Answered byjeremy.webb 5 years 8 months 7 days
Hi Heidi,Did you mean to say "evanescent waves" when you said "effervescent waves"?Regards,JeremyOn Friday, January 16, 2015,  wrote:> Hi Sherman,> Investing time in set-up and training to use probes can pay off when it> comes to making measurements, but it does require a methodical process for> repeatability.>> 1) Connecting to probes with an instrument tends to leave the connecting> cables unsupported with multiple bends.  This means that high performance> phase stable cables (and new ones that have not yet been damaged) are> needed to avoid errors in the calibration due to phase changes from cable> movement.  Investing in the setup to minimize cable movement and provide> support for the cables can reduce the phase errors which should help with a> cleaner de-embedding.>> 2) Effervescent waves love to travel on the outside of a coax cable ( or> probe tip) so getting the fields to go into the PCB and not back up the> cable does require as continuous a ground as possible.  GSG probes  are> better than GS, and if you look at some of the vertical launch SMA's that> are compression mount, they could be considered the ideal  probe with a> continuous 360 ground and no possibility for fields to travel on the> outside jacket.  Some manufacturers add polyiron at the probe tip to reduce> this problem, others try to improve the coax to planar transition of the> probe.>> 4) Clean surfaces are also important to achieve repeatable contacts with> the same force and flexing of the probe tip.  Ideally, one should verify> each probe landing by looking at the TDR to confirm the impedance profile> is the same as that used for calibration.>> 5)Using a 2-Tier calibration with NIST traceable coaxial calibrations to> the end of the cables and then de-embedding of the probes is my preferred> method.  This way I always have the NIST traceable calibrated data set, and> I can always come back later and improve the probe model for de-embedding> if needed.  De-Embedding probes is not easy since the probe is low loss and> measured S-Parameters can suffer from passivity and causality problems> (usually cable movement).  However, one can also look at creating> deconstructed measurement based models in simulation to provide adjustable> probe S-parameters to match with a given measurement.>> Goodluck with the probing,> Heidi Barnes> EDA Software for SI/PI Applications> Keysight Technology>> -----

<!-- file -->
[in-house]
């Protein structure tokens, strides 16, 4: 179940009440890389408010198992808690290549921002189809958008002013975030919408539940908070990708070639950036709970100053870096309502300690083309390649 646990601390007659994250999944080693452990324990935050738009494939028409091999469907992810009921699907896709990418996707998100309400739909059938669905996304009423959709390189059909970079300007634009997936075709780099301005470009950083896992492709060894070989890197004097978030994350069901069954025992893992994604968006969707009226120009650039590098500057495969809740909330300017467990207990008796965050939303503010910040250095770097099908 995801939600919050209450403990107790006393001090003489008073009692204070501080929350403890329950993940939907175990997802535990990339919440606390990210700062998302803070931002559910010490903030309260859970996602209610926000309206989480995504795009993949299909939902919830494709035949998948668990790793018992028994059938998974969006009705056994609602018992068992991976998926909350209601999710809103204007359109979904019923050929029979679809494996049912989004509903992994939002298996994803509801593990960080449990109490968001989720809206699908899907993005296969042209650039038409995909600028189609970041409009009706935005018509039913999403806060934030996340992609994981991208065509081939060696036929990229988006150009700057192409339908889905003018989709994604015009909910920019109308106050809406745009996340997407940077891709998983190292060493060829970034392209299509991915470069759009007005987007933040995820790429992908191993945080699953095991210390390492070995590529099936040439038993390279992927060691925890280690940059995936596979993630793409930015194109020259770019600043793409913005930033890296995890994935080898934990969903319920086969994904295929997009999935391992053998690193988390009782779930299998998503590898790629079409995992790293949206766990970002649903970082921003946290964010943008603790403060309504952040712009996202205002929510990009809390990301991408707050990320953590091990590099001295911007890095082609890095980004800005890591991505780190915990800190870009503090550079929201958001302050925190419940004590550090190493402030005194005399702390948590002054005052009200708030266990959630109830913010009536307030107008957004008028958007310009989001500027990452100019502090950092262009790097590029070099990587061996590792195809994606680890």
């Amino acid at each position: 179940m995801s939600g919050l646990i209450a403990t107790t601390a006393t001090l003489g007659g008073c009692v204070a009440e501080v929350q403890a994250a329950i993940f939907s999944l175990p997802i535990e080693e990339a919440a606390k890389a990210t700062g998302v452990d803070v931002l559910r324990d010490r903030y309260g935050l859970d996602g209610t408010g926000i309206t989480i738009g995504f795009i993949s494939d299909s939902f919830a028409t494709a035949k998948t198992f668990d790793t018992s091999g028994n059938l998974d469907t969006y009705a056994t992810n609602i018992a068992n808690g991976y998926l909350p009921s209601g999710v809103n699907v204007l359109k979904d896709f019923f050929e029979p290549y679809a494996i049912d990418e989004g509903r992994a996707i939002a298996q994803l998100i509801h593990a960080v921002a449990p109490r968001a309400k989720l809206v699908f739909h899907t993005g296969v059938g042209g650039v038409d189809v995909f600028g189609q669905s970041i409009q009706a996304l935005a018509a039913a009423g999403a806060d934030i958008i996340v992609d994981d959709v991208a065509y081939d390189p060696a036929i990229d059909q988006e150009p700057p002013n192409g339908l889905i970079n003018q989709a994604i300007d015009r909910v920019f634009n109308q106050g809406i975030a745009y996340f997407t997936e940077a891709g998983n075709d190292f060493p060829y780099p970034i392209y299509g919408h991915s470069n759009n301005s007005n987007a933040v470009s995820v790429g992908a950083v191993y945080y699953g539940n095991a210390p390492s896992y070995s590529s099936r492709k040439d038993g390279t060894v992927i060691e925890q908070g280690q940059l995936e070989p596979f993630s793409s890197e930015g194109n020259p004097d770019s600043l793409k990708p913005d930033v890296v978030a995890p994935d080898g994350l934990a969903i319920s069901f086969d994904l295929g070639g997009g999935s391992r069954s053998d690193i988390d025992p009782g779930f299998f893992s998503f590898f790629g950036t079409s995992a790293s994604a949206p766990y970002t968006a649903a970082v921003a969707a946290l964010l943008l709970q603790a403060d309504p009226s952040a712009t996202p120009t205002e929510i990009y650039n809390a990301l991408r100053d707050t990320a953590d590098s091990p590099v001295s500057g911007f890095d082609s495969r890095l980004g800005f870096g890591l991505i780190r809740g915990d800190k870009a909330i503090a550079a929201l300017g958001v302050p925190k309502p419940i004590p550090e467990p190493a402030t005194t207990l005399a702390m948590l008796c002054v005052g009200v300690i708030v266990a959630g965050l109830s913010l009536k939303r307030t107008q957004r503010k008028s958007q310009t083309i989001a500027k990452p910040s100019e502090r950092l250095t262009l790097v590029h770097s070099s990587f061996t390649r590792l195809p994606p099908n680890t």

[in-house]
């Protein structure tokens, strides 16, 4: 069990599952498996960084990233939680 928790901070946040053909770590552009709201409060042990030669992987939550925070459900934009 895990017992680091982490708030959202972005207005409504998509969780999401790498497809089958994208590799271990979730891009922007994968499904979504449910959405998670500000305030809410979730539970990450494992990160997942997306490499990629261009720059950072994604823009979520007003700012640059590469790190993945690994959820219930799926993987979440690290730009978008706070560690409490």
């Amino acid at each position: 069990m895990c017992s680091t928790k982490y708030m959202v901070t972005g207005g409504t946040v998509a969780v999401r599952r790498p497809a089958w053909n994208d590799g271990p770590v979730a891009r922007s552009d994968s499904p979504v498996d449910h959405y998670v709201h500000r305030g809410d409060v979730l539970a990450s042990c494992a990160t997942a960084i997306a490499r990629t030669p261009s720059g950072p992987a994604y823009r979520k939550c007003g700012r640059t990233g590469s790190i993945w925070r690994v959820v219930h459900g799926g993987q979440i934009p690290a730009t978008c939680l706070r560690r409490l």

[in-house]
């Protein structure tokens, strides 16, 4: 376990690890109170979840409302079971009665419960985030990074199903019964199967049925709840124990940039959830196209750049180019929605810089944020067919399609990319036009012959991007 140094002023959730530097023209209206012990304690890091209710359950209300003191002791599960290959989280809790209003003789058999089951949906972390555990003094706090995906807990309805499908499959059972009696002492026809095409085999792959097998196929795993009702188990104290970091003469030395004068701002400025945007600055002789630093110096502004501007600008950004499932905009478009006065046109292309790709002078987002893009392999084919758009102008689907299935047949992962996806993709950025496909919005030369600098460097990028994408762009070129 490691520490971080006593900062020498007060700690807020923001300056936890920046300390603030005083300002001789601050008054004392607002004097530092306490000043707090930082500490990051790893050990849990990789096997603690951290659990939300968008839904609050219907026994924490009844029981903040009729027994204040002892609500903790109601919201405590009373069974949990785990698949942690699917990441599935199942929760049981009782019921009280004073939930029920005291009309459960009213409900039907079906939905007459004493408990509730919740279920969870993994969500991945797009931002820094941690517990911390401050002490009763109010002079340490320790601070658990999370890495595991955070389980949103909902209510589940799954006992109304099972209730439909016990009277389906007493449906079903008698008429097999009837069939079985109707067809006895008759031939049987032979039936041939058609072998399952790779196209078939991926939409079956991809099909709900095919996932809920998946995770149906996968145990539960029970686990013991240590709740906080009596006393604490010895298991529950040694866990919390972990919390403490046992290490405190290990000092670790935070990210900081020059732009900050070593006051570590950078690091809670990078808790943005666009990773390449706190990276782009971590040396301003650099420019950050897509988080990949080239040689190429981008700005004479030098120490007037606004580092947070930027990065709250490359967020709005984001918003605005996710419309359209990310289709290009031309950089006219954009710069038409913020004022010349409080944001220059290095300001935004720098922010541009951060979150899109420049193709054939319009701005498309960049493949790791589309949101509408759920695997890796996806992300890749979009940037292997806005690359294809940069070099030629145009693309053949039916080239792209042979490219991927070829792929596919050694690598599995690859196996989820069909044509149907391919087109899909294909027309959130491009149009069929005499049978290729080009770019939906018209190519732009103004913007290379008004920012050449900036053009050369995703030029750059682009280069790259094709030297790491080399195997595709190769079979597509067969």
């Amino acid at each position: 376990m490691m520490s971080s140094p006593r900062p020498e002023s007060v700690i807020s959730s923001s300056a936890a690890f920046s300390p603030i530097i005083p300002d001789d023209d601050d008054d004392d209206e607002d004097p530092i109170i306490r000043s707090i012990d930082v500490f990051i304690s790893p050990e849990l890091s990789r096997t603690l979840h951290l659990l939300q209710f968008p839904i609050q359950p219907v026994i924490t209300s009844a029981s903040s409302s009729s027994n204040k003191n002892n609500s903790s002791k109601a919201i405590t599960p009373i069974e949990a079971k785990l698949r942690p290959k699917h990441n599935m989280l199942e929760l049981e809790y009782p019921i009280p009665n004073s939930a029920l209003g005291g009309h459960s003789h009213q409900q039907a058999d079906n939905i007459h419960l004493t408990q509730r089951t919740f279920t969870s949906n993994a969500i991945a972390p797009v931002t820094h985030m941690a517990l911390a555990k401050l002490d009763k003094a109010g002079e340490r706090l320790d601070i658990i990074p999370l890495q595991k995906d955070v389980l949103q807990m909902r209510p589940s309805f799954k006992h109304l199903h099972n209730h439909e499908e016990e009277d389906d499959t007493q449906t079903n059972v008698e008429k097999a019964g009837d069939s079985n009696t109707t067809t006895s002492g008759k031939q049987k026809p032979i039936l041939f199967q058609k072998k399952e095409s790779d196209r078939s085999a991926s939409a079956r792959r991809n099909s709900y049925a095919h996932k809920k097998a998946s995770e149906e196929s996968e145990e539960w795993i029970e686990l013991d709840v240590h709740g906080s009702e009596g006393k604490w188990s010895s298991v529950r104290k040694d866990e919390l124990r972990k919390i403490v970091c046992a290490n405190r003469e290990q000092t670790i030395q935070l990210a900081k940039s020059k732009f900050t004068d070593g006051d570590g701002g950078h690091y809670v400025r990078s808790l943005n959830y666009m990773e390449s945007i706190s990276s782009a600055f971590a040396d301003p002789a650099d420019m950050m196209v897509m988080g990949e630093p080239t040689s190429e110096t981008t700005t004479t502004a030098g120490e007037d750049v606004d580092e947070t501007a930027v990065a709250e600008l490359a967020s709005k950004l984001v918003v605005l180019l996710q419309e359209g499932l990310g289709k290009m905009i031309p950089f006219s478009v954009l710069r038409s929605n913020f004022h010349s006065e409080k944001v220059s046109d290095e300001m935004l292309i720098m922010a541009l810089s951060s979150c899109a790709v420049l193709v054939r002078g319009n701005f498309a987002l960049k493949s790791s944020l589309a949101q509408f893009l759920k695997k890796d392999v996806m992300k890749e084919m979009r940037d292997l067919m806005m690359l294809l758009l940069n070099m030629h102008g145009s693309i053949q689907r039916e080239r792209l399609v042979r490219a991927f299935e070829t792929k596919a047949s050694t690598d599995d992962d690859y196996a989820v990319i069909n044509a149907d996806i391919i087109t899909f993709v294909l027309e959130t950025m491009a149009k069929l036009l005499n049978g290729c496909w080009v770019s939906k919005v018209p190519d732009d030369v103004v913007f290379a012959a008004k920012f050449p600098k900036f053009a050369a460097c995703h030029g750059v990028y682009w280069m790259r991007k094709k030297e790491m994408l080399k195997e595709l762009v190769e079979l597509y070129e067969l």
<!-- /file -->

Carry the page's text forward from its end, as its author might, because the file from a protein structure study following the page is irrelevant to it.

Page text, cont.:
Answered byjwwebb 5 years 8 months 7 days
Hi Heidi,Did you mean to say "evanescent waves" when you said "effervescent waves"?Regards,Jeremy> On Jan 16, 2015, at 1:45 PM,  >  wrote:> > Hi Sherman,> Investing time in set-up and training to use probes can pay off when it comes > to making measurements, but it does require a methodical process for > repeatability.> > 1) Connecting to probes with an instrument tends to leave the connecting > cables unsupported with multiple bends.  This means that high performance > phase stable cables (and new ones that have not yet been damaged) are needed > to avoid errors in the calibration due to phase changes from cable movement.  > Investing in the setup to minimize cable movement and provide support for the > cables can reduce the phase errors which should help with a cleaner > de-embedding.> > 2) Effervescent waves love to travel on the outside of a coax cable ( or > probe tip) so getting the fields to go into the PCB and not back up the cable > does require as continuous a ground as possible.  GSG probes  are better than > GS, and if you look at some of the vertical launch SMA's that are compression > mount, they could be considered the ideal  probe with a continuous 360 ground > and no possibility for fields to travel on the outside jacket.  Some > manufacturers add polyiron at the probe tip to reduce this problem, others > try to improve the coax to planar transition of the probe.  > > 4) Clean surfaces are also important to achieve repeatable contacts with the > same force and flexing of the probe tip.  Ideally, one should verify each > probe landing by looking at the TDR to confirm the impedance profile is the > same as that used for calibration.  > > 5)Using a 2-Tier calibration with NIST traceable coaxial calibrations to the > end of the cables and then de-embedding of the probes is my preferred method. >  This way I always have the NIST traceable calibrated data set, and I can > always come back later and improve the probe model for de-embedding if > needed.  De-Embedding probes is not easy since the probe is low loss and > measured S-Parameters can suffer from passivity and causality problems > (usually cable movement).  However, one can also look at creating > deconstructed measurement based models in simulation to provide adjustable > probe S-parameters to match with a given measurement.  > > Goodluck with the probing,> Heidi Barnes> EDA Software for SI/PI Applications> Keysight Technology> > -----